Strip Sequence 1. 2017

Strip Sequence 1
My current body of work focuses in and around the building and street where I have been living and working over the last 12 years, in downtown Dunedin. The subject is simple but celebrates a more obscure landscape, familiar only to me. My practice is often concerned with finding beauty in the odd or strange.
My entry this year has 2 components. Thematically, it is a continuation of the work produced whilst living and working in Berlin over 4 months in 2016. I captured the moving image on my return to New Zealand late 2016, finishing the painting and editing the moving image component in June 2017.
In Berlin last year I looked at the idiosyncratic, kitsch vibe that Berliners give to their pubs, Kneipe or Ecke as they are called. They are typically quite trashy but always visually interesting, making for something of a cultural experience. Generally blue collar with the patrons not speaking much English, one has to rely on speaking German to have any sort of conversation with a local Berliner.
On my return to Dunedin I wanted to paint something provincial in a similar vein, deciding that a strip club couldn’t get much more kitsch or trashy. Especially an empty, essentially quite desolate scene but yet painted in an attractive way with colour and composition. It has also been decades since I have painted an interior so thought this might be overdue as a subject.
The moving image component contrasts the absence or presence of humanity. It is undeniably a loaded image but the actual projected strip routine exhibits a certain grace and beauty in the act that cannot be ignored. However, we always associate this dance with the male gaze and its inherent sexism. The soundtrack, Tchaikovsky’s Dance of the Sugar Plum Fairy from The Nutcracker Suite is of course a double intendre but it also belies an innocence. Playing through a music box it is reminiscent of a simple child’s toy, with the edited slow motion spin around the pole evocative of the ballerina inside the box.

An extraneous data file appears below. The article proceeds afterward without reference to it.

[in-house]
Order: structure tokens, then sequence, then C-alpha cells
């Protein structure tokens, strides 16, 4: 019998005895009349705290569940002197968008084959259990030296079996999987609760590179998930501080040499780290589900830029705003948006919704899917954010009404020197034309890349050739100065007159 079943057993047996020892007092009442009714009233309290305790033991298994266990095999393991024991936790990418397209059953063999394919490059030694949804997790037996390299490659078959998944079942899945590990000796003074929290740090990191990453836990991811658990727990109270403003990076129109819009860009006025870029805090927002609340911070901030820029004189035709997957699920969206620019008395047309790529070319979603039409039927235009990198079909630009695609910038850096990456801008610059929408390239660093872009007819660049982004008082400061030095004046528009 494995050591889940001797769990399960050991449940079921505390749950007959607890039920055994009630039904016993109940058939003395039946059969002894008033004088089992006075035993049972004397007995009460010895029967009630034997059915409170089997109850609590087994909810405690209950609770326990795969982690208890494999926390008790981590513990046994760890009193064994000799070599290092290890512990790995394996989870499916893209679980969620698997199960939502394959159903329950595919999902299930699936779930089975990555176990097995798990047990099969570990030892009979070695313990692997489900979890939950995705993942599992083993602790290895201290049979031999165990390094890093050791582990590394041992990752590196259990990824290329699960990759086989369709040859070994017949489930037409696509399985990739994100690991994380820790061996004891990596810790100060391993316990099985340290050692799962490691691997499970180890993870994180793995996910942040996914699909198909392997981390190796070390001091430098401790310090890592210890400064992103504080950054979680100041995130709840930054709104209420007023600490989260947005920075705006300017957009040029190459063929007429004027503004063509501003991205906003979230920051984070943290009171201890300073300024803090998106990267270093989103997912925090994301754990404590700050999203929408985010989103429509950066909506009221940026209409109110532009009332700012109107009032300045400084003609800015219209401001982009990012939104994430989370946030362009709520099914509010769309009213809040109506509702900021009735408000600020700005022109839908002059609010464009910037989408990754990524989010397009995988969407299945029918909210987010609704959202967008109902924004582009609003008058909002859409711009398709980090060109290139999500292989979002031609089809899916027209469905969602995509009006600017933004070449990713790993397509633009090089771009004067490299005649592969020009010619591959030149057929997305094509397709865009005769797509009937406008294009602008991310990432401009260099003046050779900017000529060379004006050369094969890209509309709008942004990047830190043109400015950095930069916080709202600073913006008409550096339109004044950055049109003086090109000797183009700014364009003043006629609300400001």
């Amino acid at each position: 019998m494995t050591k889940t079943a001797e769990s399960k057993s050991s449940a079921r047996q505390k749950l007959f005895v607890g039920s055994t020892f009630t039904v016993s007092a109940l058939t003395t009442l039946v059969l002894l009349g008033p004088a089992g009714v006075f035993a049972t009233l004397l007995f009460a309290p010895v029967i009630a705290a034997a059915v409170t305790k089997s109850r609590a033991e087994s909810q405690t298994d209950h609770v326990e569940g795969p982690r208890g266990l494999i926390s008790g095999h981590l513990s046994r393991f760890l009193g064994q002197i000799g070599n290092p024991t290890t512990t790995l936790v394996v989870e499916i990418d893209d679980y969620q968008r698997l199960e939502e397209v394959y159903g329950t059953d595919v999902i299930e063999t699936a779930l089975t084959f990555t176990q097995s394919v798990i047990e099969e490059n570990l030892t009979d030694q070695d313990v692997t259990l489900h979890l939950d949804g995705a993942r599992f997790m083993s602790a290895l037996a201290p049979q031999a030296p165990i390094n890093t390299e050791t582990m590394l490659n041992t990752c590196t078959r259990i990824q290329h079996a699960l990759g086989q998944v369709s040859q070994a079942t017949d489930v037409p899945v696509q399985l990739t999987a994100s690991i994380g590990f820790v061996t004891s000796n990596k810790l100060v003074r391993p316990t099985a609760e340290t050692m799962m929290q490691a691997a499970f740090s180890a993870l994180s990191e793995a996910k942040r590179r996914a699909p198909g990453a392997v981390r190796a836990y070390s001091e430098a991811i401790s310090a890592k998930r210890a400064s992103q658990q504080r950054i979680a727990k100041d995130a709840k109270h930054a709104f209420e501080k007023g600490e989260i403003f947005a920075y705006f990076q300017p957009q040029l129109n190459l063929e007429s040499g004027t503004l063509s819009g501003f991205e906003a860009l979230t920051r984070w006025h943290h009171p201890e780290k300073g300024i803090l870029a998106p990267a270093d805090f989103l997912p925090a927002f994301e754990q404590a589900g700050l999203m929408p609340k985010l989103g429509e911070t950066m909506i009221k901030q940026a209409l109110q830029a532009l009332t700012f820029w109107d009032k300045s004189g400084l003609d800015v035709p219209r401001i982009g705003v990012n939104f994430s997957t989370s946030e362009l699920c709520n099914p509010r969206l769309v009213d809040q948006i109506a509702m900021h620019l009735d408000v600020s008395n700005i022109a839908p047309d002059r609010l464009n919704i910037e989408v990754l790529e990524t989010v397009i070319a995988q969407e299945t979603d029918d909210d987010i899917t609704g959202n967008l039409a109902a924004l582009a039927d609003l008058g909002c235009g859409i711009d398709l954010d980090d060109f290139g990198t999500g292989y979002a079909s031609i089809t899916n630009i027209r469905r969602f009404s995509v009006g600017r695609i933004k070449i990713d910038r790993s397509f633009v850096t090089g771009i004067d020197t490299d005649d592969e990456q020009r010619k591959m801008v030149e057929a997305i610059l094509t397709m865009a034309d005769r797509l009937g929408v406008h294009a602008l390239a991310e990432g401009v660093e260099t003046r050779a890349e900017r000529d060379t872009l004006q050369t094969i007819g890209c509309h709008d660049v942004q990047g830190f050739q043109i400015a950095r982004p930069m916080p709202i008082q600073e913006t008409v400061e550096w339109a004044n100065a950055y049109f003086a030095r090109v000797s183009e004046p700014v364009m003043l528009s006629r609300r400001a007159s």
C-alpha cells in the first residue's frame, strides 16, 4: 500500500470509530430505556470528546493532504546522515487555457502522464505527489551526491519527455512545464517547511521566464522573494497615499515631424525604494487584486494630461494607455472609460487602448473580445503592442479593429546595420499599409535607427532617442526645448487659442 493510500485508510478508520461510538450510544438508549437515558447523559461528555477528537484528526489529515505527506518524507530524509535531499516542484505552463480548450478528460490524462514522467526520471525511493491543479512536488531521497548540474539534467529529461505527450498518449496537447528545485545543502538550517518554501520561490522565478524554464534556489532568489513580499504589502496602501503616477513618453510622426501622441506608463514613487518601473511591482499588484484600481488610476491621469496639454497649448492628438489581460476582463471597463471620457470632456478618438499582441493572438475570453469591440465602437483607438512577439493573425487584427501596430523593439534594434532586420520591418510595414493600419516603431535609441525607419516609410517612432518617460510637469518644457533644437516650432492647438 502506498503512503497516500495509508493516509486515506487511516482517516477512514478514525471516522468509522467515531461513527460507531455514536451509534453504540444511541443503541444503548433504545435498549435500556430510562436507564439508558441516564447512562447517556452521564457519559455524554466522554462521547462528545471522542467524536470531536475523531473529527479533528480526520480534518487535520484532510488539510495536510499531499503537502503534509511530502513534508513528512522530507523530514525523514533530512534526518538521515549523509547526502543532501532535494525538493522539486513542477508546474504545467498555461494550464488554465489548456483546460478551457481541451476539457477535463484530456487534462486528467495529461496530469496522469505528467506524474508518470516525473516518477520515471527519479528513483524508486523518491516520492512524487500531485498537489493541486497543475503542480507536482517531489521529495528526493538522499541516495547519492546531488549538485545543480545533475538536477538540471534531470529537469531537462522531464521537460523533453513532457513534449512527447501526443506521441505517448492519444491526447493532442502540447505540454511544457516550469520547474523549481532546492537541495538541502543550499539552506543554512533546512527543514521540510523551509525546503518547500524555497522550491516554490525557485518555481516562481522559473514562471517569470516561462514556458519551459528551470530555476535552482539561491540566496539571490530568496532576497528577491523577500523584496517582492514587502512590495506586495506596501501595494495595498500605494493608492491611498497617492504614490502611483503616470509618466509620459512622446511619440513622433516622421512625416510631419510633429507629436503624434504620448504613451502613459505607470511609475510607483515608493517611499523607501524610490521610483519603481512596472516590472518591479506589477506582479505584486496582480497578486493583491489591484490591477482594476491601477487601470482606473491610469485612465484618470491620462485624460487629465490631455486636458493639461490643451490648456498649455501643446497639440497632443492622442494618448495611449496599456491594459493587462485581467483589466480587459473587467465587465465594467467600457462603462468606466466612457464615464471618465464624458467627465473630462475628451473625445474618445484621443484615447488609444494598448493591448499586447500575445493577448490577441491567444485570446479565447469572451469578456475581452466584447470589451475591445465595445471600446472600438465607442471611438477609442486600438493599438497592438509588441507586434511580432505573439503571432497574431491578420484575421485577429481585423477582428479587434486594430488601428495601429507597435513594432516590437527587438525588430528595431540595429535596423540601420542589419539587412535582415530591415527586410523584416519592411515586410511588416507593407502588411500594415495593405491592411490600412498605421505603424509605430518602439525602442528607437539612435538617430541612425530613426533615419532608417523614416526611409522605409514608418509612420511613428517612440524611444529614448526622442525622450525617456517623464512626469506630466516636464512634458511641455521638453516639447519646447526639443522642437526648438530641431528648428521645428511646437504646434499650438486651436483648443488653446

There is also a second cut of the video which shows the strip routine in its entirety but only playing on every 6th cycle. This alludes to the commissioned ‘alternative’ nude of European bourgeois society, meant only for private viewing, Goya’s La Maja Vestida and La Maja Denuda being a clear example.
The title also refers to the moving image work ‘Storm Sequence’ by the Australian artist Shaun Gladwell.
The artwork as a whole attempts a Lynchian aesthetic with a strangely dark fascinating beauty.

Note: The text above was written by the Artist. No modification was made by C.O.C.A.

Sam Foley

New Zealand

From Dunedin New Zealand, Foley exhibits internationally, with works placed in a number of public and private collections. Over the last decade he has been a regular visitor to Europe, basing himself between Dunedin and Berlin, exhibiting throughout Europe and Scandinavia. In 2013 he was the recipient of the Kaipara Foundation Wallace Arts Trust Award which included a 4 month residency at the cultural centre Altes Spital in Solothurn Switzerland. 'Most recently, moving image and how the two mediums of painting and digital projection can be combined in to a singular medium has been a focus. Creating ‘moving image paintings’ which shift and change, using light and texture in a complex way, a simulacrum of a simulacrum which still retains the integrity of time and place. It moves with inci

Share this Artist